Back in 2012, a paper in the journal Animal Behavior presented a study about Western Scrub-Jays titled “Western scrub-jay funerals: cacophonous aggregations in response to dead conspecifics.” Researchers placed several objects, including pieces of wood, stuffed scrub jays, stuffed Great Horned Owls, and dead scrub jay carcasses, into people’s backyards to observe how the neighborhood scrub jays responded. Jays are naturally curious, and they discovered and inspected all the objects, though spent very little time checking out the wood.
Dead scrub jays that had been stuffed and mounted in life-like poses elicited aggression. I’ve often noticed that sociable birds seem more distressed and aggressive toward a bird of their own species when that bird looks or acts different from the others. When I rehabbed, I could never let an injured crow out in my yard, because neighborhood crows would attack it. Intriguingly, many published observations as well as my own find that when a crow is injured or has a physical deformity, its family and neighborhood flock mates do not attack it, but often actually provide help, bringing it food and protecting it from nearby predators. But the combination of being a stranger and acting odd elicits aggression in crows, much as many of our own species have trouble dealing with people who look or act different from them. Something that looks like a perfectly normal jay but doesn’t move or react to others would seem pretty odd to jays who have never experienced such a thing before.
A stuffed and mounted Great Horned Owl elicited “hundreds of long-range communication vocalizations.” Squawking to beat the band calls in squads of other scrub jays, as the birds alert one another to the danger and work together to drive the predator away. Intriguingly, the researchers found that a prostrate dead jay also got a similar response, both in the high number of calls and in drawing in other scrub jays from afar. I noticed something similar with Blue Jays, back in the days when I was an occasional counter at Hawk Ridge. If a hawk nailed a Blue Jay out of a flock of migrants, the whole group remained in the area, often for 45 minutes or longer, yelling their heads off in what I called an Irish wake.
Both the mounted owl and the dead scrub jay caused the other scrub jays to decrease their foraging for food in the area for over 24 hours. The authors concluded in their abstract, “Our results show that without witnessing the struggle and manner of death, the sight of a dead conspecific is used as public information and that this information is actively shared with conspecifics and used to reduce exposure to risk.”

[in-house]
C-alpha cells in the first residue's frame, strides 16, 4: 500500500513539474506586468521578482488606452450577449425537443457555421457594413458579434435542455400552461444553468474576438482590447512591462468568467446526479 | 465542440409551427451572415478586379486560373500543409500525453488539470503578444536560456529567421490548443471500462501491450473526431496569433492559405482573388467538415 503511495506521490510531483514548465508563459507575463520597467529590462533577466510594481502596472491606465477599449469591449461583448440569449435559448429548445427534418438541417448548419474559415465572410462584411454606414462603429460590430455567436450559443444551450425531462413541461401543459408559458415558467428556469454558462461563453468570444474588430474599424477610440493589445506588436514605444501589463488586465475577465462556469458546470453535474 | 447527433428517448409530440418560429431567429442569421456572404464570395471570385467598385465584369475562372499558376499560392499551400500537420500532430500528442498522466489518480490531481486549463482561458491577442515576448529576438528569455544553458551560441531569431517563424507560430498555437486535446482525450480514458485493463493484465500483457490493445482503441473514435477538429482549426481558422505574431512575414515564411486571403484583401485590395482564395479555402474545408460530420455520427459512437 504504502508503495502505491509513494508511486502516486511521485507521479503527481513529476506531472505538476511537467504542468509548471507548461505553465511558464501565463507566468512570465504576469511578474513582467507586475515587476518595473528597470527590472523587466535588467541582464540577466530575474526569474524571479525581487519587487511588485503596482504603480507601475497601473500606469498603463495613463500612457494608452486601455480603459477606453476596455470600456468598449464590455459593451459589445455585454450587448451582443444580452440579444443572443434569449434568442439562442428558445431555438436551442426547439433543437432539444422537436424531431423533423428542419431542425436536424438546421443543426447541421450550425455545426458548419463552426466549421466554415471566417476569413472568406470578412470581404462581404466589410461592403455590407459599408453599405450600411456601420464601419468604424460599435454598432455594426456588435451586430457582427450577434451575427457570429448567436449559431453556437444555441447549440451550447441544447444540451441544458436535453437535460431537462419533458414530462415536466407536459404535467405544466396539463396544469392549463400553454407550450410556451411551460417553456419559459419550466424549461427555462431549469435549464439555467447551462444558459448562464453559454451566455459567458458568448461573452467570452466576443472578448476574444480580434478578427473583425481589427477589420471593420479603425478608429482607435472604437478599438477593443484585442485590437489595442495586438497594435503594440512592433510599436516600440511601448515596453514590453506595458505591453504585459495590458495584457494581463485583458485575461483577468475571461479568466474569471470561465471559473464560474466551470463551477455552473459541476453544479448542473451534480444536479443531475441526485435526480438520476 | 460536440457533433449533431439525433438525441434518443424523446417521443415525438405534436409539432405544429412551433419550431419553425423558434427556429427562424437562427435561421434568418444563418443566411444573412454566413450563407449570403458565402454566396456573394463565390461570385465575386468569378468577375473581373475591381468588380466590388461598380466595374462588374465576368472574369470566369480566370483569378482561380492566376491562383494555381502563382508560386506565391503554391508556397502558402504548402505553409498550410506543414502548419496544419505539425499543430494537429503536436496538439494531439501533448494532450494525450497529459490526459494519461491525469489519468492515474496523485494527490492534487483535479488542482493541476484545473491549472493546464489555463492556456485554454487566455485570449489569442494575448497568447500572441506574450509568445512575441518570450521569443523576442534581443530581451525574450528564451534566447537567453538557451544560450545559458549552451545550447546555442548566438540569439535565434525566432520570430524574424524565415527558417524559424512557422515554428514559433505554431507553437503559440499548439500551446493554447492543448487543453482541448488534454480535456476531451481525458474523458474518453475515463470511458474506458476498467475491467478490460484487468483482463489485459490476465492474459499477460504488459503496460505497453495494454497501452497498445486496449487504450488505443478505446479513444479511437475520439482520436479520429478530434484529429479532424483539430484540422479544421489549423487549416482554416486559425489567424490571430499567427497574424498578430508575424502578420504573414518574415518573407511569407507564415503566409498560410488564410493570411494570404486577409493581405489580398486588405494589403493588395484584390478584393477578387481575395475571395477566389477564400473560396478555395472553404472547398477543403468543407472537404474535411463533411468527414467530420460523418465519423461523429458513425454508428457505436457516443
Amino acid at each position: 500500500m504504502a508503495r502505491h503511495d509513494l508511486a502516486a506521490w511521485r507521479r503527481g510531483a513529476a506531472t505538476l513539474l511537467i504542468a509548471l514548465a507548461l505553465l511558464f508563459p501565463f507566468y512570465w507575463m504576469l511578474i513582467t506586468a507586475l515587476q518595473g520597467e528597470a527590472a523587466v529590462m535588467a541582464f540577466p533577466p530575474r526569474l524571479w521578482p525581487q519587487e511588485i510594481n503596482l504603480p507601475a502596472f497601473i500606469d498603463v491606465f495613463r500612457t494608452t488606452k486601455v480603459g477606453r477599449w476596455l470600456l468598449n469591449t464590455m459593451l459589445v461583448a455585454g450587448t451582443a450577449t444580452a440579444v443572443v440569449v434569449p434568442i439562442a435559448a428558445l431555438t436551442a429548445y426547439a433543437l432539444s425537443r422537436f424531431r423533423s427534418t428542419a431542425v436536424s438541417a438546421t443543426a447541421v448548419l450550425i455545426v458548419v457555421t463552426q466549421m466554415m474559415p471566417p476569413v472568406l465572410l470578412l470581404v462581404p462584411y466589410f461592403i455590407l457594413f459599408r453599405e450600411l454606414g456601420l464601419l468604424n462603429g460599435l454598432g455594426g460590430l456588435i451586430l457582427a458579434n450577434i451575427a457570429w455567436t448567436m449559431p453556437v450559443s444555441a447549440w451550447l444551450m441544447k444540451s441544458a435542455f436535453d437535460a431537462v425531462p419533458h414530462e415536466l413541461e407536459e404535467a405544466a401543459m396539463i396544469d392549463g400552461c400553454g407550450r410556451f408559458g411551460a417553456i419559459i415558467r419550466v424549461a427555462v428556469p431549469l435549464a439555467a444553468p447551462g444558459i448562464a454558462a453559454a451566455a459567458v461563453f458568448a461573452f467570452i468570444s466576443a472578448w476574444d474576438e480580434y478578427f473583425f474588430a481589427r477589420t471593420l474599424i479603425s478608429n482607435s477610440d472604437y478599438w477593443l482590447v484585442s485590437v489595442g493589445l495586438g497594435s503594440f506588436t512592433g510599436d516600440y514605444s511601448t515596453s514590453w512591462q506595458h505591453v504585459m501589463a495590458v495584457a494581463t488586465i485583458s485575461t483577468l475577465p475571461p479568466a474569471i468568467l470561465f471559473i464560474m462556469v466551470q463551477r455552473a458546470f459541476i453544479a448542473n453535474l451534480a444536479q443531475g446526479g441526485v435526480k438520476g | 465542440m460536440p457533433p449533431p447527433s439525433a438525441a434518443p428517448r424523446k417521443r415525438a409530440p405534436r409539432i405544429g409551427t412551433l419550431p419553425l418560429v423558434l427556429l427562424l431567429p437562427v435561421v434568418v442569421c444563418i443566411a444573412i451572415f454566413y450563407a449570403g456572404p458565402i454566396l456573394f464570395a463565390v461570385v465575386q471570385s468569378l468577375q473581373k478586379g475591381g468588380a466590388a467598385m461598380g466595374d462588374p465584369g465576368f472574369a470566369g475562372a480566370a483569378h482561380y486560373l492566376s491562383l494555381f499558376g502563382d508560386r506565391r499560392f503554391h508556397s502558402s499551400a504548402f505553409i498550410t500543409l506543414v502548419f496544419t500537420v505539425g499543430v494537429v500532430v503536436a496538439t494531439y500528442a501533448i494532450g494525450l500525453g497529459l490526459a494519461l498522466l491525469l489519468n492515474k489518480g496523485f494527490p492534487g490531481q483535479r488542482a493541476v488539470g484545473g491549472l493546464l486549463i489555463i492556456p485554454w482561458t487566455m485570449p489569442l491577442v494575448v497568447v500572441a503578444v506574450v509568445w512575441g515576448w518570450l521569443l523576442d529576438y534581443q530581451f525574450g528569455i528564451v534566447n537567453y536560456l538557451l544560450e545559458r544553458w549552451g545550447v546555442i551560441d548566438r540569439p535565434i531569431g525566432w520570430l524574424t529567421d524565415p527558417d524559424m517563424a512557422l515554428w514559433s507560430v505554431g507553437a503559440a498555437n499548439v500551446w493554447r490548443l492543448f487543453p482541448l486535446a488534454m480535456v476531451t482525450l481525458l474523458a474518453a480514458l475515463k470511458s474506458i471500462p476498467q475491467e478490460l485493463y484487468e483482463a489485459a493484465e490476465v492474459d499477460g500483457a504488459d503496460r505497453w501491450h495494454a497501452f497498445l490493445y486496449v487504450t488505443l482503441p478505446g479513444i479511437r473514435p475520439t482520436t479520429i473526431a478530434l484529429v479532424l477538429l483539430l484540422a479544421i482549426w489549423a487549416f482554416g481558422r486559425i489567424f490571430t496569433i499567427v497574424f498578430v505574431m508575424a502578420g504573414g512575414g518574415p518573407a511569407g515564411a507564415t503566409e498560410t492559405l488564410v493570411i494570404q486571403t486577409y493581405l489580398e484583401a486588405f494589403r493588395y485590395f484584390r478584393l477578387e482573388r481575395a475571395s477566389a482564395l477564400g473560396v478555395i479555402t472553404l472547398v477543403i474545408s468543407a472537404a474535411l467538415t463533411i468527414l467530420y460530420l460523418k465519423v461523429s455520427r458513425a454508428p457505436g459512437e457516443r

For some reason, a story about that research paper went around on Facebook last week as if it were new information, and several birders quickly started criticizing the authors’ use of the word “funeral.” That and my own use of “Irish wake” naturally smack of anthropomorphism.
We humans can’t help but compare animal behaviors to our own. It is completely unscientific to draw a conclusion that animals grieve the loss of individuals or recognize death in the same way we humans do, but it’s equally unscientific to state that they don’t. In the study, those Western Scrub-Jays were hardly grieving the loss of one of their own—the authors didn’t kill a local jay for their dead specimen, so of course the jay wasn’t recognized as a particular individual, and the jays’ reactions almost certainly couldn't be called grief. But the ways we humans announce and gather after the deaths of our own conspecifics suggest that our funerals may serve the same purpose as the gatherings of those scrub-jays. We can’t yell as loud as they, but we ring the alarm far and wide in the obituary pages of our newspapers and on the news. Our own funerals involve family and close friends grieving for the loss of someone they love, but also include the wider community, many who are not grieving at all. If you listen in on conversations at any wake or funeral, you’ll hear people, including genuinely grieving loved ones, talking about the cause of death in ways that suggest we’re all using that information in hopes of forestalling our own deaths, just as the scrub-jays of the study apparently did. Some people pooh-pooh the idea that animals are capable of understanding death or envisioning their own. But we have plenty of evidence that a lot of humans, and not just reckless teenagers, can’t envision our own mortality or wrap our own heads around the concept of death, either.
Lots of data affirm that some species of birds and mammals suffer physiological stress after the death of a mate or young similar to the physiological stress of grieving humans. It’s fun to think we’re superior to animals and capable of deeper love than they, but considering the high murder and divorce rates between family members in our own species, that superiority is pretty questionable. Every species reacts to different things in different ways—including us—but we share a lot of common ground. Dismissing the term “funeral” for the scrub jays in this study seems to deny that truth. If we ever came upon intelligent life forms in outer space, there is no way we could hope to communicate with them until we figure out how to better understand and communicate with the intelligent life forms right here on earth.